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All opinions are subject to modification and technical correction prior to official publication in the North Carolina Reports and North Carolina Court of Appeals Reports. In the event of discrepancies between the electronic version of an opinion and the print version appearing in the North Carolina Reports and North Carolina Court of Appeals Reports, the latest print version is to be considered authoritative.

NO. COA01-426


Filed: 18 June 2002

IN THE MATTER OF: ERIC EDWIN POPE, Juvenile.            

    Appeal by juvenile from order entered 27 November 2000 by Judge Craig Croom in Wake County District Court. Heard in the Court of Appeals 13 February 2002.

    Attorney General Roy A. Cooper, by Assistant Attorney General Diane W. Stevens, for the State.

    Victor N. Meir for juvenile-appellant.

    Juvenile appeals an order adjudicating him delinquent and placing him on supervised probation. For the reasons discussed herein, we affirm the delinquency adjudication.
    The evidence presented at trial by the State tended to show the following: Juvenile was a nine-year-old student at Lead Mine Elementary School in Wake County. On 21 December 2000, Dr. Gregory Decker (“Principal Decker”), the principal of Lead Mine Elementary, received information from juvenile's teacher that juvenile was missing from the classroom. Principal Decker located juvenile in the corridor near the main office. He asked juvenile to accompany him to the office. Juvenile turned away and began walking down the corridor, towards the exit door. As juvenile began to walk through the door, Principal Decker again, asked juvenile to accompany him to the office. Principal Decker then informed juvenile that if juvenile continued to walk through the exit door, he would have to physically carry him to the office. Juvenile continued through thedoor, at which time Principal Decker lifted juvenile, “cradled” him, and carried him to the office. While carrying juvenile to the office, juvenile struck Principal Decker with his fists on the back four times. As Principal Decker reached the office doorway, juvenile grabbed the door post to prevent Principal Decker from entering. He then scratched Principal Decker's hand with his fingernails. After this incident occurred, Principal Decker notified juvenile's parents.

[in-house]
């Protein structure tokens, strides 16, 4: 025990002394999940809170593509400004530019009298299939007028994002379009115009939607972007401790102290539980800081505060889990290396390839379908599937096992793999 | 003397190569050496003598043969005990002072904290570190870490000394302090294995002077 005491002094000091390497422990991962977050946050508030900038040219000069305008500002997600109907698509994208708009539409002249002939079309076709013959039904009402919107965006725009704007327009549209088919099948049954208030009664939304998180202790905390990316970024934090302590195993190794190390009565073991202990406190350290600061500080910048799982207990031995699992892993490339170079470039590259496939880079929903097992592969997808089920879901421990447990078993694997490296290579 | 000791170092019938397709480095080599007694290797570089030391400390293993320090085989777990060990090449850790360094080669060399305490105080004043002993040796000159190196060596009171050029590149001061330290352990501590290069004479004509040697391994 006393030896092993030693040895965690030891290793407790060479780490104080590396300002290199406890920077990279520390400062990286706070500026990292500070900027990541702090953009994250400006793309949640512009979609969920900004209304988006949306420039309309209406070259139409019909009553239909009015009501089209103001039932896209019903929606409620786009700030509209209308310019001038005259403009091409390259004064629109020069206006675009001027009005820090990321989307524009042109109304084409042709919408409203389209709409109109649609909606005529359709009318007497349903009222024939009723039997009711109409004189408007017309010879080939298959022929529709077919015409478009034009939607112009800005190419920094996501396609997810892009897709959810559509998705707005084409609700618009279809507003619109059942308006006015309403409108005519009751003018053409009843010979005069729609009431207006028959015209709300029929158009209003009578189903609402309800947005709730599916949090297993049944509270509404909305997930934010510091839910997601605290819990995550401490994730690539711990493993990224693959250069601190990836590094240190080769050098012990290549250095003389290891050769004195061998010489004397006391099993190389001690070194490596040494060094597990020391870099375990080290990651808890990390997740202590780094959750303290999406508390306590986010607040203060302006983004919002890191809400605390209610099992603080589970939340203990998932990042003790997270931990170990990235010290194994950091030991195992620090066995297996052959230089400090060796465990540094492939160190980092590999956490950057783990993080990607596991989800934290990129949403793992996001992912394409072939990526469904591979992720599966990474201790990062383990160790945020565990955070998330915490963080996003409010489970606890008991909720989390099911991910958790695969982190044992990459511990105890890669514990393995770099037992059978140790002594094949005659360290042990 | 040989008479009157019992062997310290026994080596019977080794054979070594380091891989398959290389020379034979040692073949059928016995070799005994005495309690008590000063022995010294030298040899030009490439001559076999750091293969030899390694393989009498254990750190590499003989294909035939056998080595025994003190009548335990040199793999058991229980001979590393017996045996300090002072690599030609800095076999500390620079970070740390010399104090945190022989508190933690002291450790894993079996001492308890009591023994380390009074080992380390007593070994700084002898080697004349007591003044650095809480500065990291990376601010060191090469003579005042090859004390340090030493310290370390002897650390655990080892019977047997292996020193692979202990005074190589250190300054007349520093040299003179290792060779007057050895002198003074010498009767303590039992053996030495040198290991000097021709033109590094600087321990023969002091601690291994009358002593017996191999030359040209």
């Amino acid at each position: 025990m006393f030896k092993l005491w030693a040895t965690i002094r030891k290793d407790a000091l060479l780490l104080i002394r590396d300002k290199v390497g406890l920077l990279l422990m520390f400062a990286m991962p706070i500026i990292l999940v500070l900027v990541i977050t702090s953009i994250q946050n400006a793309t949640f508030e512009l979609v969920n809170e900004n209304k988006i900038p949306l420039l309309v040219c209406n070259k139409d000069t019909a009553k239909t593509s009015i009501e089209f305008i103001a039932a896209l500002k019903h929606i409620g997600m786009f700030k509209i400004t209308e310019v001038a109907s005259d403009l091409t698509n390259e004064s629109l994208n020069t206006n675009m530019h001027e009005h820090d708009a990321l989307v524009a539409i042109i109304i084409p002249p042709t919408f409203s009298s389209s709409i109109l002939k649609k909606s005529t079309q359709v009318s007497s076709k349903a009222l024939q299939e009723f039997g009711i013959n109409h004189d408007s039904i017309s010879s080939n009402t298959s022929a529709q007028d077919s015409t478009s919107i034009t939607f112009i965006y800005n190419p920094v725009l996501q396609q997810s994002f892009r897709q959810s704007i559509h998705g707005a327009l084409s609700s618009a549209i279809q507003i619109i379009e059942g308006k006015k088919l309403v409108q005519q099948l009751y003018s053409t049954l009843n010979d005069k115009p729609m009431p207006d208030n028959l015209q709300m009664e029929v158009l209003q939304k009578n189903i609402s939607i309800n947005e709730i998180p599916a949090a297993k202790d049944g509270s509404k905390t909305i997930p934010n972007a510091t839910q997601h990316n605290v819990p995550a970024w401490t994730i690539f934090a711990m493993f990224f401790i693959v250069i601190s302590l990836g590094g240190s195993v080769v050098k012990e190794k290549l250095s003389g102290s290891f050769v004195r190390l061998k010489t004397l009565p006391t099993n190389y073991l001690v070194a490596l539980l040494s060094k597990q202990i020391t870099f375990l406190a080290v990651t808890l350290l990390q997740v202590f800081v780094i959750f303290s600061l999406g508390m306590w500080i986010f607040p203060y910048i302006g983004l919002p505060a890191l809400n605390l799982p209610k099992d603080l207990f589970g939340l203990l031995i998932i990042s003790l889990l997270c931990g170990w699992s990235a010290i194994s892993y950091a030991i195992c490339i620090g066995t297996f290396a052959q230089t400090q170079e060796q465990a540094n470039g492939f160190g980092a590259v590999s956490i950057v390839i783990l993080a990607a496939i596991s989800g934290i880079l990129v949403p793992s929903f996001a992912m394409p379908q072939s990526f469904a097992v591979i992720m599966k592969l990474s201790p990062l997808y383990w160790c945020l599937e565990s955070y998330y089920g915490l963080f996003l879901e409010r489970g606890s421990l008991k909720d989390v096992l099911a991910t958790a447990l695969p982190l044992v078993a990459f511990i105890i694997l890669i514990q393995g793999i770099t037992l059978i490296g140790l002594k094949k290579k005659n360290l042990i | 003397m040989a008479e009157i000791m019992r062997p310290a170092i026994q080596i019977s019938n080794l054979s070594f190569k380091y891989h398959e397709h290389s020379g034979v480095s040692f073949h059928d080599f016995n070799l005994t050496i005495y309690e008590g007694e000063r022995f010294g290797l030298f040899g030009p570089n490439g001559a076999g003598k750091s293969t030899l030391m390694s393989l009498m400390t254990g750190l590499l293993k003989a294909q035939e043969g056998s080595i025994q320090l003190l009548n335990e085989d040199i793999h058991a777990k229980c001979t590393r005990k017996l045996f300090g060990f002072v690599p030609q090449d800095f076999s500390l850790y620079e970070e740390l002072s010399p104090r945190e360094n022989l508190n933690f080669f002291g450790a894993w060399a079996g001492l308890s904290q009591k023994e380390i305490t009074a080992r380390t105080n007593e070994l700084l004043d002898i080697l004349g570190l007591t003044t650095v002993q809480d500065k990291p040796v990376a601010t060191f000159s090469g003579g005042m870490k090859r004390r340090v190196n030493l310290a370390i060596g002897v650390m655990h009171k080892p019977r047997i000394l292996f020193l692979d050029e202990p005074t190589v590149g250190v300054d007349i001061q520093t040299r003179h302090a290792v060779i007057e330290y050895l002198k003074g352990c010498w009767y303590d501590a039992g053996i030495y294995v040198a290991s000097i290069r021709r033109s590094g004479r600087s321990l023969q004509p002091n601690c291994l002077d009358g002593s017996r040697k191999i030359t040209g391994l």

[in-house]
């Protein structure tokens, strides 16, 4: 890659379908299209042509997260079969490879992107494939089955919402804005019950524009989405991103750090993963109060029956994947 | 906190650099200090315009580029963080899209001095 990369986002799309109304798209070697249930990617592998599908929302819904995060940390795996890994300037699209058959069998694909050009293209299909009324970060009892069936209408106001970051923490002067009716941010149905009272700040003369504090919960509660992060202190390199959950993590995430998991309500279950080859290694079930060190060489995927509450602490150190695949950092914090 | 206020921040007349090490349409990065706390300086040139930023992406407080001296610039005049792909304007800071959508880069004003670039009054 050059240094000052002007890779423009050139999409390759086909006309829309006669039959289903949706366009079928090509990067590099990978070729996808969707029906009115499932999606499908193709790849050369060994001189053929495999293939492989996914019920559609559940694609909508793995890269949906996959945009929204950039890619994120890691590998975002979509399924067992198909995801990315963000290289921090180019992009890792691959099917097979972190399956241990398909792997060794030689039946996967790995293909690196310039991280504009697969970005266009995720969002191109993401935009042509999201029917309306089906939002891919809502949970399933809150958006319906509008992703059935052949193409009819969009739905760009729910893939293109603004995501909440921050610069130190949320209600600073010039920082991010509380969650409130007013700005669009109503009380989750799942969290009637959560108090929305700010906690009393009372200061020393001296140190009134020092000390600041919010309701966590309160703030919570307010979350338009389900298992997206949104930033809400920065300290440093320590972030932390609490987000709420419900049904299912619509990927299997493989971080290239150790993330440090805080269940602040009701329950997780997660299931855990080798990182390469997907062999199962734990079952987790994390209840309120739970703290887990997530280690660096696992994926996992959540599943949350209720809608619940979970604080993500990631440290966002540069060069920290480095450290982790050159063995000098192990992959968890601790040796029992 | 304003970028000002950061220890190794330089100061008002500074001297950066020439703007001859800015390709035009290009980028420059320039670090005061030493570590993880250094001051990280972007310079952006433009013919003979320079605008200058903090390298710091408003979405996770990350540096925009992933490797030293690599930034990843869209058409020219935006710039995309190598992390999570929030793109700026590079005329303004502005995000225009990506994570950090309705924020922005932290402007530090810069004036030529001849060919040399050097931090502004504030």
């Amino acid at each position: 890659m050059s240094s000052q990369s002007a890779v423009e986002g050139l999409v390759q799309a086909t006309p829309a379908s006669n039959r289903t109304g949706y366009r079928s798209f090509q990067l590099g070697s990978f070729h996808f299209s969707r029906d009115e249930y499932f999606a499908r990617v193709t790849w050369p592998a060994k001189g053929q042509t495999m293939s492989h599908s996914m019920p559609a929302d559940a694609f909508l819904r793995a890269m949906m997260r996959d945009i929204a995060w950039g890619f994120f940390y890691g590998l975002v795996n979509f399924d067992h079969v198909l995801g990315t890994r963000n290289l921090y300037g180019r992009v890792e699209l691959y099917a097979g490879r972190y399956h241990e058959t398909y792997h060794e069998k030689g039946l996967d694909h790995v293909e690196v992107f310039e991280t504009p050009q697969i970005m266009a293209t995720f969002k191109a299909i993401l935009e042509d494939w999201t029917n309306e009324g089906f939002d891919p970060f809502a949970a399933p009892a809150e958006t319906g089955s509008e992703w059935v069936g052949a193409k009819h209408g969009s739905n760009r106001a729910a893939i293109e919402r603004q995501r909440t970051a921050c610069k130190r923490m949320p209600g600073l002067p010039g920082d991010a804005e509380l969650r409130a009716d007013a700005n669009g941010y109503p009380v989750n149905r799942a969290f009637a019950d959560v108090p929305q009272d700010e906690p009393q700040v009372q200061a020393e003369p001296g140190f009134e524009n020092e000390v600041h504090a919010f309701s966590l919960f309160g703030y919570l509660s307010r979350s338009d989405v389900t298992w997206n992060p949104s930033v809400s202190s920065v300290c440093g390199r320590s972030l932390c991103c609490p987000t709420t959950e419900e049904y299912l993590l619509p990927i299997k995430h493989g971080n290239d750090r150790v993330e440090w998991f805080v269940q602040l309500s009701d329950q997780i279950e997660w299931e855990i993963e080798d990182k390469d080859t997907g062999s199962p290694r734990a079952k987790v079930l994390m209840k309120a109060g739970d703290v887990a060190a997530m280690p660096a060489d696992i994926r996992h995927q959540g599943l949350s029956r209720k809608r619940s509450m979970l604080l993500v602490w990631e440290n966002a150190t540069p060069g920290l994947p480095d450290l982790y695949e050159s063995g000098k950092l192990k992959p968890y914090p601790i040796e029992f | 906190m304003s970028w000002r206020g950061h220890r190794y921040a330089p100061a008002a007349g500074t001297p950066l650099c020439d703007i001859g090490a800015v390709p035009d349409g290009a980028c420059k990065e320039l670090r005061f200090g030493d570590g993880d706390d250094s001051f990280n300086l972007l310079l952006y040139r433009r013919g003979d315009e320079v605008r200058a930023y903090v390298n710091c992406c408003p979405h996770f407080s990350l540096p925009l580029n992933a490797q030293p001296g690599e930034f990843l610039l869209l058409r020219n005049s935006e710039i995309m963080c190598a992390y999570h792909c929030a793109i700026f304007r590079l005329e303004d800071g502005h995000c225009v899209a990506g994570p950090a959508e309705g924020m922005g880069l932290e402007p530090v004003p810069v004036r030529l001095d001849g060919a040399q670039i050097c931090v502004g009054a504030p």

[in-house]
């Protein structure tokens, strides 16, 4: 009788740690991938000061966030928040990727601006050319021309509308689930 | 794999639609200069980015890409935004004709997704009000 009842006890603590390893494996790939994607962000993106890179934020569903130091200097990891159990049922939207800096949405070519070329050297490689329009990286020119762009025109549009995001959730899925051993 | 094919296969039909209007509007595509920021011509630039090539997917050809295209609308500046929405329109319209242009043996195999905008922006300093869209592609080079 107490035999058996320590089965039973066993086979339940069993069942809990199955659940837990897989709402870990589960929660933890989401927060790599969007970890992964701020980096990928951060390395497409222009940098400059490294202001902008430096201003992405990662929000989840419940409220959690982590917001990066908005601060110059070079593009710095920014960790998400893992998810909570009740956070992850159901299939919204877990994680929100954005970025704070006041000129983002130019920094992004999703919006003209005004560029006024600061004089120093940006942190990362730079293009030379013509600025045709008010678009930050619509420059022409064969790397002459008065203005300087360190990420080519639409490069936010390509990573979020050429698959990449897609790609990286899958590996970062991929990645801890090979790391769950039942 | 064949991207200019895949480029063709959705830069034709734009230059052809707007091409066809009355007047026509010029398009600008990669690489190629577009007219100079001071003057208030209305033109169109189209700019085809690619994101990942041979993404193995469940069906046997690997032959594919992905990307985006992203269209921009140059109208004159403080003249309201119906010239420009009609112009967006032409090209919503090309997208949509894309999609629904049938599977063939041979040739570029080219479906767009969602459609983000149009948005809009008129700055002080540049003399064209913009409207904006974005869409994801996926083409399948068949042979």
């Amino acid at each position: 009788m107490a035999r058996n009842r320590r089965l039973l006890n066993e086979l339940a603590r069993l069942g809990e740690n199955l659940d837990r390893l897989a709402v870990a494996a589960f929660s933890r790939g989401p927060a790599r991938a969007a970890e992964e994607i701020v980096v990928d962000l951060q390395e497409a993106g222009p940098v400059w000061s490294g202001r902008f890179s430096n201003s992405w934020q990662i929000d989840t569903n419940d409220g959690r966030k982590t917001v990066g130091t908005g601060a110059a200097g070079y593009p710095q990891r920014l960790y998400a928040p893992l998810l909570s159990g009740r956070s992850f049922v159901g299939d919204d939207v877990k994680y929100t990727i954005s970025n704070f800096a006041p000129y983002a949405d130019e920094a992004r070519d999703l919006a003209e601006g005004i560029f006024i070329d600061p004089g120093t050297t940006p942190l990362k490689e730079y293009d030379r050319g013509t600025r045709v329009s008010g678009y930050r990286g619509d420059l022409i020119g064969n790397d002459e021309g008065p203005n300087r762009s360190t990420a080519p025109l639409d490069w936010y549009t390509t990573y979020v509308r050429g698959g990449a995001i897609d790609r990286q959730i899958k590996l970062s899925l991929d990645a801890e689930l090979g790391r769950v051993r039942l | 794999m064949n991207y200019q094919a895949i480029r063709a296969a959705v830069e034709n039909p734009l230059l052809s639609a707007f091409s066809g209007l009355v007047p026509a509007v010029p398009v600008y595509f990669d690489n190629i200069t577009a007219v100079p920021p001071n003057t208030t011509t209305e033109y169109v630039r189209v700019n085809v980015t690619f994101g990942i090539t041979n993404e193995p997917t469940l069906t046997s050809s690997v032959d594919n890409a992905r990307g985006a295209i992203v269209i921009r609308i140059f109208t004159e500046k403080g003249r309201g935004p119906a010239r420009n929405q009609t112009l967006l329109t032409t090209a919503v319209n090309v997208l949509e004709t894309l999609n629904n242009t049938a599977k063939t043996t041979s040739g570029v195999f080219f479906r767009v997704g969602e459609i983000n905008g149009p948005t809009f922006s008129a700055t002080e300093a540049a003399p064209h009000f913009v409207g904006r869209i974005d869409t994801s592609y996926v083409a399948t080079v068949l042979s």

On 18 February 2000, the State filed a juvenile petition alleging that juvenile committed the offense of assault on a government employee in violation of N.C. Gen. Stat. § 14-33(c)(4). On 7 March 2000, counsel for juvenile filed a motion pursuant to N.C. Gen. Stat. § 15A-1001 alleging that juvenile was incapable of proceeding to trial due to his general “lack of maturity” and inability to grasp court matters. Pursuant to the motion, the court ordered an evaluation of juvenile at Dorothea Dix Hospital to determine whether juvenile possessed the requisite capacity to proceed to trial. According to the evaluation by Dr. Manuel Versola, juvenile was found incapable of proceeding to trial. Pursuant to this report by Dorothea Dix Hospital, the State moved on 12 July 2000 for a competency hearing. On 20 September 2000, Judge Robert B. Rader found juvenile competent to stand trial. Juvenile then moved to dismiss the petition on the grounds that N.C. Gen. Stat. § 15A-1001 as applied to juvenile was unconstitutional. In an order entered 14 November 2000, the court denied the motion and the case proceeded to trial.     On 27 November 2000, the trial court adjudicated juvenile delinquent for assault on a government employee. Following the adjudication, a dispositional order was entered placing juvenile on supervised probation for six months. Juvenile appeals.

    In his first two assignments of error, juvenile contends that (1) there was insufficient evidence to support the trial court's conclusion that juvenile was capable of proceeding to trial; (2) the trial court erred by failing to conclude that the competency statutes, as applied to juvenile, violate the United States and North Carolina Constitutions.